There is a good description of why libraries should be interested in the concept of Service Oriented Architectures in Portals in libraries: library technology and planning for change, an article by Krisellen Maloney in the current ASIST Bulletin. Although the focus of the article is portals, I thought some of the wider context was well described.
Regardless of these advances, many library websites continue to replicate the physical and functional organization of the traditional library. Web-based access to services has evolved as a thin veneer over library technical infrastructures that were designed to support traditional library services. As such, library websites are typically organized around library functions (interlibrary loan, circulation, reference) or existing information stores (the card catalog, print indexes). Web-savvy users who are not familiar with traditional library organization methods do not view our websites as transparent or able to meet their information-seeking requirements. [ASIS&T Bulletin Oct/Nov 2004: Krisellen Maloney]
It is no longer possible to think of library technical infrastructures as a group of separate systems that will be accessed and used from the same starting point and in a similar manner by all users. Successful library systems will need to be designed as a set of core functional components that can be repurposed to suit the requirements of all user-level service needs and made available to a variety of application-level interfaces.[ASIS&T Bulletin Oct/Nov 2004: Krisellen Maloney]
Developing an understanding of changing user demands and the basic building blocks of a new architecture will be a challenge in our current technical environment where systems are organized around data (e.g., the catalog, vendor-based indexes and publishers) or services (e.g., interlibrary loan, circulation and reference). One approach is to design multi-tiered architectures that include an integration layer providing programming-level services for user-level applications such as a portal. These services extract information from existing systems and provide adapters that can be used to develop new applications. [ASIS&T Bulletin Oct/Nov 2004: Krisellen Maloney]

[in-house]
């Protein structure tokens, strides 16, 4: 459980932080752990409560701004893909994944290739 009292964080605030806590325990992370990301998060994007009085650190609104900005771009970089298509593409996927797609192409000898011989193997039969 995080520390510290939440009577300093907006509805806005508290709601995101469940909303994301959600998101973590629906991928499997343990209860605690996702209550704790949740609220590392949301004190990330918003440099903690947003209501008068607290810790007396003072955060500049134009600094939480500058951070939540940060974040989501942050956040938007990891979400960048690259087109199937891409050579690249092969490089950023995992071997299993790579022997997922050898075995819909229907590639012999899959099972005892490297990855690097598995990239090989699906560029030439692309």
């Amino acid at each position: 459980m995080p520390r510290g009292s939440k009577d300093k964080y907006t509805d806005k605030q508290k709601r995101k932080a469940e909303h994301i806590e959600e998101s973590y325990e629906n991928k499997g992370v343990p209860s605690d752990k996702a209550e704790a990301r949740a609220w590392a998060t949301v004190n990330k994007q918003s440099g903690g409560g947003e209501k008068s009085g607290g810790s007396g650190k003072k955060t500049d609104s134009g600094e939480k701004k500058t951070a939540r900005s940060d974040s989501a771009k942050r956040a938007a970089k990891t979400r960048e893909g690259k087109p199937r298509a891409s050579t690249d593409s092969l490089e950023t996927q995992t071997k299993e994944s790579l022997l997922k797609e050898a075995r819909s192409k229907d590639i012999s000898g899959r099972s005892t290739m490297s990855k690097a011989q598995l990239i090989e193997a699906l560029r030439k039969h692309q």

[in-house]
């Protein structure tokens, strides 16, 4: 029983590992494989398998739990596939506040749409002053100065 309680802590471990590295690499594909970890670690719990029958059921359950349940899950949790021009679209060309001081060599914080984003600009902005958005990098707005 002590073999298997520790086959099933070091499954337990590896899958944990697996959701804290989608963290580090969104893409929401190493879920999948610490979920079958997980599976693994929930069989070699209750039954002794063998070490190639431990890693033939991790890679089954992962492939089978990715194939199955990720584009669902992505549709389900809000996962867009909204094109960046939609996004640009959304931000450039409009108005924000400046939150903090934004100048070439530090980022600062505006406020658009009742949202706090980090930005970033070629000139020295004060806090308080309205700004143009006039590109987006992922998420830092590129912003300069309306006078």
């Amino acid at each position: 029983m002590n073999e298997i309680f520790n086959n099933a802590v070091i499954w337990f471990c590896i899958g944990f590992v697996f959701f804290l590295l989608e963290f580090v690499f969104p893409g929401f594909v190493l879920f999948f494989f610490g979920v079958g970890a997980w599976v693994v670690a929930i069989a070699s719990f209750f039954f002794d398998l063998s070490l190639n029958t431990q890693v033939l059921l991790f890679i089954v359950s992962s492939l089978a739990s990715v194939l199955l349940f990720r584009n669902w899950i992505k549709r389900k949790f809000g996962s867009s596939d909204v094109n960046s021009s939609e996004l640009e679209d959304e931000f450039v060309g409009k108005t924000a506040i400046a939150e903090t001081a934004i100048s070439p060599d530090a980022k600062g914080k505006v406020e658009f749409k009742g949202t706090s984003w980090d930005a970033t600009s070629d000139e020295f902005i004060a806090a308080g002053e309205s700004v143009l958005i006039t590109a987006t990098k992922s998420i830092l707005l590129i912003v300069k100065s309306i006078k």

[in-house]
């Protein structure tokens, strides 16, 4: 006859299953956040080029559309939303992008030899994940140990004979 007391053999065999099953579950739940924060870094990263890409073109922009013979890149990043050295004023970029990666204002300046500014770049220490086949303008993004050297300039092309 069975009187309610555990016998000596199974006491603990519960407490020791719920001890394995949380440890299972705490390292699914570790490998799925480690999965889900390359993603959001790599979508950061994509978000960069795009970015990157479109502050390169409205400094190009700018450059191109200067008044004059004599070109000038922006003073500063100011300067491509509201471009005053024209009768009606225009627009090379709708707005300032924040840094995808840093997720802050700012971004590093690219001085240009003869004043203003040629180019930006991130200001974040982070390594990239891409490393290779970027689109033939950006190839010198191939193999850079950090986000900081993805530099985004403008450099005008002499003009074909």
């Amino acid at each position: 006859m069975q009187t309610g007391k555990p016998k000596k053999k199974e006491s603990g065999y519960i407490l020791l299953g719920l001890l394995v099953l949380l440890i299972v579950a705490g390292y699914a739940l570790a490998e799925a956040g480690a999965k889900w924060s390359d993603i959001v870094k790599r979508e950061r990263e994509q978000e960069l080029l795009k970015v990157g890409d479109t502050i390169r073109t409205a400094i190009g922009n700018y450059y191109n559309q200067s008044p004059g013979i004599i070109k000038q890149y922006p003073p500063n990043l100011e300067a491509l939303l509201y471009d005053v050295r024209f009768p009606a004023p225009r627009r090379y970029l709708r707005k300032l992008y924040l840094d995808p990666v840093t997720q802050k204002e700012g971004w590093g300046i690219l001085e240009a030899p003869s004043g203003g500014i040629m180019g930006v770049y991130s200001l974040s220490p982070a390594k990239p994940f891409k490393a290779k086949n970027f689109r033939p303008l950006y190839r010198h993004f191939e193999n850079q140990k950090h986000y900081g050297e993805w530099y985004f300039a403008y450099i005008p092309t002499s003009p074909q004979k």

I agree that we will need to see this flexibility. One of the issues with a Web Services approach is that it takes two or more to play: there is no point in having one half only of a zipper.
These discussions always prompt me to ask whether we need a Reference Model, or architectural framework, for library services. By this I mean something like the JISC Information Environment Architecture, and the work which has flowed from it, or the IMS Digital Repository Interoperability specification. As we unbundle and recombine our services, would it be helpful to work with some similar blueprints?
(Full disclosure: I came across this article as Krisellen references the distinction I make between m-portals and p-portals.)